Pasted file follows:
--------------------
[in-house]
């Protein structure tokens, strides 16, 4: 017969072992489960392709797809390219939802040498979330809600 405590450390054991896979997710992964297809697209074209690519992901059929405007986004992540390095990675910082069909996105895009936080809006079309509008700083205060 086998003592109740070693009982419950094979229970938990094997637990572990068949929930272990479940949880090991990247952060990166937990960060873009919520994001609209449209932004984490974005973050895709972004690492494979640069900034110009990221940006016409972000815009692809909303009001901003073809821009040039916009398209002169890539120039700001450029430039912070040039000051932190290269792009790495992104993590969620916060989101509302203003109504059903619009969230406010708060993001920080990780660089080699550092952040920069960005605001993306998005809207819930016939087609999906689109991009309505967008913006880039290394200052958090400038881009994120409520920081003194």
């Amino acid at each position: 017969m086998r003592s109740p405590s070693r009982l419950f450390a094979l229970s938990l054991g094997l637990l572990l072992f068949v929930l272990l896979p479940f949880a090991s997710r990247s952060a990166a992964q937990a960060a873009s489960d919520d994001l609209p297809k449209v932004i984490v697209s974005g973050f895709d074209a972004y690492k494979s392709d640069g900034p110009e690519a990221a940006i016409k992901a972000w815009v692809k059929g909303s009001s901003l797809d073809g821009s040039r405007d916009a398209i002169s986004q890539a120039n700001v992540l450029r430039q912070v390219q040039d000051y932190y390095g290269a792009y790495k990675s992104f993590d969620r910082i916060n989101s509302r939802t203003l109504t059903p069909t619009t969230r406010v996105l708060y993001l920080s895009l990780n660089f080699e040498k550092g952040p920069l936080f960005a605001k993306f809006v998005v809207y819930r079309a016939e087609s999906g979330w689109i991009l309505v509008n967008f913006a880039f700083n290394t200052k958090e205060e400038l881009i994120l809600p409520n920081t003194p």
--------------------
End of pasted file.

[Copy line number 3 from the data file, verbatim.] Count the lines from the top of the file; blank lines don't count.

């Amino acid at each position: 017969m086998r003592s109740p405590s070693r009982l419950f450390a094979l229970s938990l054991g094997l637990l572990l072992f068949v929930l272990l896979p479940f949880a090991s997710r990247s952060a990166a992964q937990a960060a873009s489960d919520d994001l609209p297809k449209v932004i984490v697209s974005g973050f895709d074209a972004y690492k494979s392709d640069g900034p110009e690519a990221a940006i016409k992901a972000w815009v692809k059929g909303s009001s901003l797809d073809g821009s040039r405007d916009a398209i002169s986004q890539a120039n700001v992540l450029r430039q912070v390219q040039d000051y932190y390095g290269a792009y790495k990675s992104f993590d969620r910082i916060n989101s509302r939802t203003l109504t059903p069909t619009t969230r406010v996105l708060y993001l920080s895009l990780n660089f080699e040498k550092g952040p920069l936080f960005a605001k993306f809006v998005v809207y819930r079309a016939e087609s999906g979330w689109i991009l309505v509008n967008f913006a880039f700083n290394t200052k958090e205060e400038l881009i994120l809600p409520n920081t003194p």